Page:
The General Presidency for the Affairs of the Two Holy Mosques said 1.9 million people performed Umrah and 5.5 million people prayed at the mosque between Oct. 4, when services that had been suspended because of the COVID-19 pandemic resumed, and Jan. 30.

Osama Al-Hujaili, director of the General Department for Crowds and Promotions at the presidency, said that the authority has “devoted all its energies to serving the pilgrims and providing them with a safe and healthy environment.”

He added that when Umrah pilgrimages returned, in phases, health precautions were in place and lanes were added so that pilgrims and worshipers could maintain the recommended safe social distancing. When the third phase began, on Nov. 1, Al-Hujaili said additional lanes were created near the Kaaba for use by the elderly and people with disabilities.

The first of these lanes is 155 meters long, can accommodate 45 wheelchairs and takes between 10 and 15 minutes to circumambulate. The second lane, the closest to the Kaaba, is 145 meters long, can accommodate 50 people, and is for use by elderly people who do not require a wheelchair.


Saudi, Austrian foreign ministers discuss relations

February 02, 2021

RIYADH: Saudi Arabia’s Foreign Minister Prince Faisal bin Farhan received a phone call from his Austrian counterpart Alexander Schallenberg, Saudi Press Agency reported on Tuesday.

During the call, they reviewed bilateral relations and ways to enhance joint cooperation in various fields.

The two sides also reviewed developments in the region and a number of regional and international issues of common interest.


Deadly car bombs rock Syria’s Northern Aleppo

February 1, 2021

DAMASCUS – A car bomb exploded leaving at least five people dead and more than 25 injured in Northern Aleppo, Syria’s al-Watan newspaper reported on Sunday.

State news agency SANA reported the bombing in the city of Azaz but did not say how many people had been killed or injured.

Turkey, which is allied with some rebel groups opposed to Syrian President Bashar al-Assad, is in control of the area where the explosion occurred.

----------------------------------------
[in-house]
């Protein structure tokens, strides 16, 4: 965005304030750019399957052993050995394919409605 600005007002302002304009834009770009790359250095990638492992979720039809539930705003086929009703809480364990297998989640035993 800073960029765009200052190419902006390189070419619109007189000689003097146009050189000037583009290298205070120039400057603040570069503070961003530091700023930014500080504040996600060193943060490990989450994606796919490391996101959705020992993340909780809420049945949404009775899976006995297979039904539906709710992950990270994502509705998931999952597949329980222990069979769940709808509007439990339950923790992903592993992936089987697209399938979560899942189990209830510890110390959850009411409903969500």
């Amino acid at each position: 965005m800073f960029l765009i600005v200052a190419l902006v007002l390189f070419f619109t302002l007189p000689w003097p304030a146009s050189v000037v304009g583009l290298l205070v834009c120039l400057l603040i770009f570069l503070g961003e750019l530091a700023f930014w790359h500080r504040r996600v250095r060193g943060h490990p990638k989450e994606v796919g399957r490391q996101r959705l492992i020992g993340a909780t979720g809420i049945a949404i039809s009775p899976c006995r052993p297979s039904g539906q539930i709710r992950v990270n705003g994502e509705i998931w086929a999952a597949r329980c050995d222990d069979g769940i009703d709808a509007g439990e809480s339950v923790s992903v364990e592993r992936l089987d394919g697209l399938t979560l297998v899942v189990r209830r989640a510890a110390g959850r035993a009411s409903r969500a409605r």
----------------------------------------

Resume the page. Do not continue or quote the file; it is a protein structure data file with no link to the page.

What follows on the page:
A separate suicide car bombing at a checkpoint manned by the Turkish-backed Free Syrian Army (FSA) in the Bezaa area, also in Northern Aleppo, killed six FSA members and injured four, FSA sources said.

Turkish forces and their Syrian insurgent allies seized territory in the region in an offensive in 2019 against the Kurdish YPG militia which holds swathes of north and east Syria.

Turkey regards the YPG as a terrorist group tied to the PKK inside its own borders.

Turkish state-owned Anadolu agency said 10 people had died and 24 were injured in two attacks in Northern Syria on Sunday, adding that a car bomb had exploded in the centre of Azaz.


UK jets destroy Daesh cells in Iraq

February 01, 2021

LONDON: British Royal Air Force (RAF) fighter jets have destroyed two groups of Daesh fighters in northern Iraq, as military operations against the terrorist group intensify in retaliation for a deadly suicide bombing in Baghdad.

The Ministry of Defence (MoD) announced that two RAF Typhoon FGR4s used laser-guided bombs to strike the Daesh militants, who had taken refuge in caves near Bayji, a city 200 km north of the Iraqi capital.

The MoD said the bombing — the first by British aircraft against Daesh cells since October — is part of efforts to hinder the terror group’s efforts at regrouping in its former heartlands of Iraq and Syria. The ministry did not provide details of casualties.

An airstrike by the US-led military coalition last week killed Abu Yasir, Daesh’s most senior leader in Iraq.

The recent rise in bombing activity comes after Baghdad endured its worst suicide bombing for several years, with at least 32 people killed and over 110 wounded on Jan. 21. Daesh claimed responsibility for the attack.

Iraqi Prime Minister Mustafa Al-Kadhimi said the “cowardly” attack was a security breach and sacked several senior officials.

The presence of Western troops in Iraq has begun to dwindle in recent years despite the enduring threat from Daesh.